We present the *Succinct Range Filter* (SuRF), a fast and compact data structure for approximate membership tests. Unlike traditional Bloom filters, SuRF supports both single-key lookups and common range queries, such as range counts. SuRF is based on a new data structure called the *Fast Succinct Trie (FST)* that matches the performance of state-of-the-art order-preserving indexes, while consuming only 10 bits per trie node—a space close to the minimum required by information theory. Our experiments show that SuRF speeds up range queries in a widely used database storage engine by up to 5×.

### 1. Introduction

Write-optimized log-structured merge (LSM) trees^{16} are popular low-level storage engines for general-purpose databases that provide fast writes^{1, 14, 18} and ingest-abundant DBMSs such as time-series databases.^{5, 17} One of their main challenges for fast query processing is that items could reside in different immutable files (SSTables) from all levels. Item retrieval in these systems may therefore incur multiple expensive disk I/Os.^{16, 18}

ManyLSM tree-based systems use Bloom filters to “guard” on-disk files to reduce the number of unnecessary I/Os^{2, 3, 17, 18}: they read an on-disk file only when the associated in-memory Bloom filter indicates that the query item may exist in the file. Bloom filters are a good match for this task. First, Bloom filters are fast and small enough to reside in memory. Second, Bloom filters answer approximate membership tests with “one-sided” errors—if the querying item is a member, the filter is guaranteed to return true; otherwise, the filter will likely return false, but may incur a false positive.

Although Bloom filters are useful for single-key lookups (“Is key 50 in the SSTable?”), they cannot handle range queries (“Are there keys between 40 and 60 in the SSTable?”). With only Bloom filters, an LSM tree-based storage engine still needs to read additional disk blocks for range queries. Alternatively, one could maintain an auxiliary index, such as a B+Tree, to accelerate range queries, but the memory cost would be significant. To partly address the high I/O cost of range queries, LSM tree-based designs often use *prefix Bloom filters* to optimize certain fixed-prefix queries (e.g., “where email starts with com.foo@”),^{2, 11, 17} despite their inflexibility for more general range queries.

To address these limitations, we present the ** Succinct Range Filter** (SuRF), a fast and compact data structure that provides exact-match filtering, range filtering, and approximate range counts. Like Bloom filters, SuRF guarantees one-sided errors for point and range membership tests. SuRF can trade between false positive rate and memory consumption, and this trade-off is tunable for point and range queries semi-independently.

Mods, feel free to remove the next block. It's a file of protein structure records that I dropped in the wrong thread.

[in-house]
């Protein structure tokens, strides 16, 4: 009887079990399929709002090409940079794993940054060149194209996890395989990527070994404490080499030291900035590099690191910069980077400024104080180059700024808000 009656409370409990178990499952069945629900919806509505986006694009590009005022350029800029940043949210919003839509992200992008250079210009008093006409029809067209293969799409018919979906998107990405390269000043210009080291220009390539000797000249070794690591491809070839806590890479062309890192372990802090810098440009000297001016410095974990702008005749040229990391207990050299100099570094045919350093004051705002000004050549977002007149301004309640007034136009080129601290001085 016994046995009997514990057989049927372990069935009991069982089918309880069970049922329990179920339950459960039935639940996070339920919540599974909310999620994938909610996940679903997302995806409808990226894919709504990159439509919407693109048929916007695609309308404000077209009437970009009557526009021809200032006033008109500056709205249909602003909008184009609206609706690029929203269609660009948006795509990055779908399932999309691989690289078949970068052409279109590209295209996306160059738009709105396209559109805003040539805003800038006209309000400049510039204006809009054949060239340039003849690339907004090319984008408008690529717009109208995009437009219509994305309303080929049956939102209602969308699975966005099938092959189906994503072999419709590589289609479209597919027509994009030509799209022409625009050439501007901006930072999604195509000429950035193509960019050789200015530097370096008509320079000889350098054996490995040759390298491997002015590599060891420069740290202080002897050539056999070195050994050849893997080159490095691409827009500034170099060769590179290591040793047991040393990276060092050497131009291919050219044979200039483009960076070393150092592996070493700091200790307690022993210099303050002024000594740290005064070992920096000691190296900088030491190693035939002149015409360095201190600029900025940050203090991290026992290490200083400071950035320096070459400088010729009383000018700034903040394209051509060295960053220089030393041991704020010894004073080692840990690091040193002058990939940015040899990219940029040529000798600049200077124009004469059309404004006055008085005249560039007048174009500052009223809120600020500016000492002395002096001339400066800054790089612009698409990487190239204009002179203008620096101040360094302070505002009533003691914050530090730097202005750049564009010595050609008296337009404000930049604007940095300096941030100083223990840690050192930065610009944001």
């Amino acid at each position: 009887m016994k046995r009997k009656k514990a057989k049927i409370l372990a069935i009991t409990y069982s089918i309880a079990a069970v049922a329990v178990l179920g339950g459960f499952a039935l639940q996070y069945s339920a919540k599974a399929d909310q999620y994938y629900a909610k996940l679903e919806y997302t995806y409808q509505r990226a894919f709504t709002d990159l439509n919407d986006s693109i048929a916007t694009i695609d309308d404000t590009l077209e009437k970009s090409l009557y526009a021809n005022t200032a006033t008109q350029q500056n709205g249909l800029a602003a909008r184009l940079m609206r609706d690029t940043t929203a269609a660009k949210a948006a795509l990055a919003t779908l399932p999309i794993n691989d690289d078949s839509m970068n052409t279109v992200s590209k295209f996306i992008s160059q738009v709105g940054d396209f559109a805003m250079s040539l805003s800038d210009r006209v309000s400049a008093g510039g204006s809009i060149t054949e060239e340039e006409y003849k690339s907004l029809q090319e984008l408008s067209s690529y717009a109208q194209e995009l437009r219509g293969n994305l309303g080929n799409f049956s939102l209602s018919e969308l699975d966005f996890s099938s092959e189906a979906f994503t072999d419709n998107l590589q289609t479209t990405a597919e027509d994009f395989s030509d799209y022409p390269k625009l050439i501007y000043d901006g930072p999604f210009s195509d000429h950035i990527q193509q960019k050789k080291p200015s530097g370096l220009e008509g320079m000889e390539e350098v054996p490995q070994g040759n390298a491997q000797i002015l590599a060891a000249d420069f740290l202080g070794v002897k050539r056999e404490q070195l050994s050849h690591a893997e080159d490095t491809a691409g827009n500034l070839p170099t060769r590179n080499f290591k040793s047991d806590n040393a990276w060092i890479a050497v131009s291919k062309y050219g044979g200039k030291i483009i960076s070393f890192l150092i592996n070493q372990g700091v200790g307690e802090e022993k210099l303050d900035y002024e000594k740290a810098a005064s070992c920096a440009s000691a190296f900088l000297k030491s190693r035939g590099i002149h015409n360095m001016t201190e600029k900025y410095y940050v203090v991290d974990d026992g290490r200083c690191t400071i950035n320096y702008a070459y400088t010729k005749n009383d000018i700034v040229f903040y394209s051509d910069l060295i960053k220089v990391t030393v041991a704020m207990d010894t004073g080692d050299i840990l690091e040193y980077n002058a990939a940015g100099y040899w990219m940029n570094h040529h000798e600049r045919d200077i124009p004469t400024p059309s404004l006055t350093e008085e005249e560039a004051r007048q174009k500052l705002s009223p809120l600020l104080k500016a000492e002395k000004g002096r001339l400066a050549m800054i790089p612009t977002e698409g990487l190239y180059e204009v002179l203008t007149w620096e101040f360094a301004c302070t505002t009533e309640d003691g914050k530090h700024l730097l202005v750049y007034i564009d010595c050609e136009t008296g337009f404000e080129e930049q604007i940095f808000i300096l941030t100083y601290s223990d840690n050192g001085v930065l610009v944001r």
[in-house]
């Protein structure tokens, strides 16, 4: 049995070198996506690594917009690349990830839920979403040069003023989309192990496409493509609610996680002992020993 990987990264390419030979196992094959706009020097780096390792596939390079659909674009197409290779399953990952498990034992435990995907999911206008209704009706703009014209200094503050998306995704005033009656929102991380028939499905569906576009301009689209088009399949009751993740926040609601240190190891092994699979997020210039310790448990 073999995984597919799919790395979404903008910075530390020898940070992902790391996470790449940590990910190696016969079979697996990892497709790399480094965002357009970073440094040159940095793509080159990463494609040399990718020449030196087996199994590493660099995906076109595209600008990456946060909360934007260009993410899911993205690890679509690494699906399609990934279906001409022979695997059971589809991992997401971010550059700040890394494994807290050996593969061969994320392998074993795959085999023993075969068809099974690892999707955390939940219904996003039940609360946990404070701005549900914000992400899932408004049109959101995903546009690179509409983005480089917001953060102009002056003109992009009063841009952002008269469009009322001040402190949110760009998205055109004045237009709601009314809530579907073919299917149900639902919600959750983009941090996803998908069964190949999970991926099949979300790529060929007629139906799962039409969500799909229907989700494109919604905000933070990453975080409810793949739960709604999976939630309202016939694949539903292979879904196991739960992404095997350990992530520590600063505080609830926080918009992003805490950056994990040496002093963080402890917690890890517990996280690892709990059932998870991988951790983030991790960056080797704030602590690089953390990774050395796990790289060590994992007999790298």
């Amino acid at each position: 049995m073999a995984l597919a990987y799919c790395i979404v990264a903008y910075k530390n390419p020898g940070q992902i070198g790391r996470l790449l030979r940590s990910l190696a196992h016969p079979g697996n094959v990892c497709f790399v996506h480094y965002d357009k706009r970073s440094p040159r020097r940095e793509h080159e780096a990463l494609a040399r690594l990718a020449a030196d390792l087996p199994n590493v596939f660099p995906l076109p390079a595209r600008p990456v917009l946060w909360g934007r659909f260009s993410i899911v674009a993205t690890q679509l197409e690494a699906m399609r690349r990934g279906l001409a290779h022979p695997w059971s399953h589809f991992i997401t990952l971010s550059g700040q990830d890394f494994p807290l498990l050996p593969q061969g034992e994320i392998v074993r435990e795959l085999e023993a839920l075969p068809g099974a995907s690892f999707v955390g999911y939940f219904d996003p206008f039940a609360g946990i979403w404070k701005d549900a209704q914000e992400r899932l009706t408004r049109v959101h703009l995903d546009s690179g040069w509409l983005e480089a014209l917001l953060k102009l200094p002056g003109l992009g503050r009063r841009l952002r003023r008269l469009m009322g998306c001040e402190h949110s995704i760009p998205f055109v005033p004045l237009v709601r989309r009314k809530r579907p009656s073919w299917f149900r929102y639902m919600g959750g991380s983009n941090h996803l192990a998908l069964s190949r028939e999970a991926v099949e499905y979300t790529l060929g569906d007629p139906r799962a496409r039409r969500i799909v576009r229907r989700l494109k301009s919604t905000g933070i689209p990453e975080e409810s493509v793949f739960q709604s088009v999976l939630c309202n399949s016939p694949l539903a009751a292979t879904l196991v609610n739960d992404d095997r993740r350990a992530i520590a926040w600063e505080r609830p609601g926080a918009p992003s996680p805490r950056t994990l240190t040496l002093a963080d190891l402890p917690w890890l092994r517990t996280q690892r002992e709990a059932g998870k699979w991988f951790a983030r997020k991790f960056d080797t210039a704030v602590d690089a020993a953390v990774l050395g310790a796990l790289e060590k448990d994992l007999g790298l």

SuRF is built upon a new space-efficient data structure called the *Fast Succinct Trie (FST)*. It performs comparably to or better than state-of-the-art uncompressed index structures for both integer and string workloads. FST consumes only 10 bits per trie node, which is close to the information-theoretic lower bound.

The key insight in SuRF is to transform the FST into an approximate (range) membership filter by removing levels of the trie and replacing them with some number of suffix bits. The number of such bits (either from the key itself or from a hash of the key—as we discuss later in the paper) trades space for decreased false positives.

We evaluate SuRF via microbenchmarks and as a Bloom filter replacement in RocksDB—a widely-used database storage engine.^{2} Our experiments on a 100GB time-series dataset show that replacing the Bloom filters with SuRFs of the same filter size reduces I/O. This speeds up closed-range queries (i.e., with an upper bound) by up to 5× compared to the original implementation, with a modest cost on the worst-case point query throughput due to slightly higher false positive rate. One can eliminate this performance gap by increasing the size of SuRFs by a few bits per key.

### 2. Fast Succinct Tries

The core data structure in SuRF is the *Fast Succinct Trie (FST)*. FST is a space-efficient, static trie that answers point and range queries. FST is 4–15× faster than earlier succinct tries,^{6, 12} achieving performance comparable to or better than the state-of-the-art pointer-based indexes.^{8, 15, 19}

FST’s design is based on the observation that the upper levels of a trie comprise few nodes but incur many accesses. The lower levels comprise the majority of nodes, but are relatively “colder.” We therefore encode the lower levels of the trie using the succinct **LOUDS-Sparse** scheme to guarantee the overall space-efficiency of the data structure. Here, LOUDS stands for the * Level-Ordered Unary Degree Sequence*.

^{13}By contrast, we encode the upper levels using a fast bitmap-based encoding scheme, called

**LOUDS-Dense**, in which a child node search requires only one array lookup, choosing performance over space.

For the rest of the section, we assume that the trie maps the keys to fixed-length values. We also assume that the trie has a fanout of 256 (i.e., one byte per level).

LOUDS-Sparse encodes the trie nodes in the level order using four byte-/bit-sequences, as shown in the lower half of Figure 1.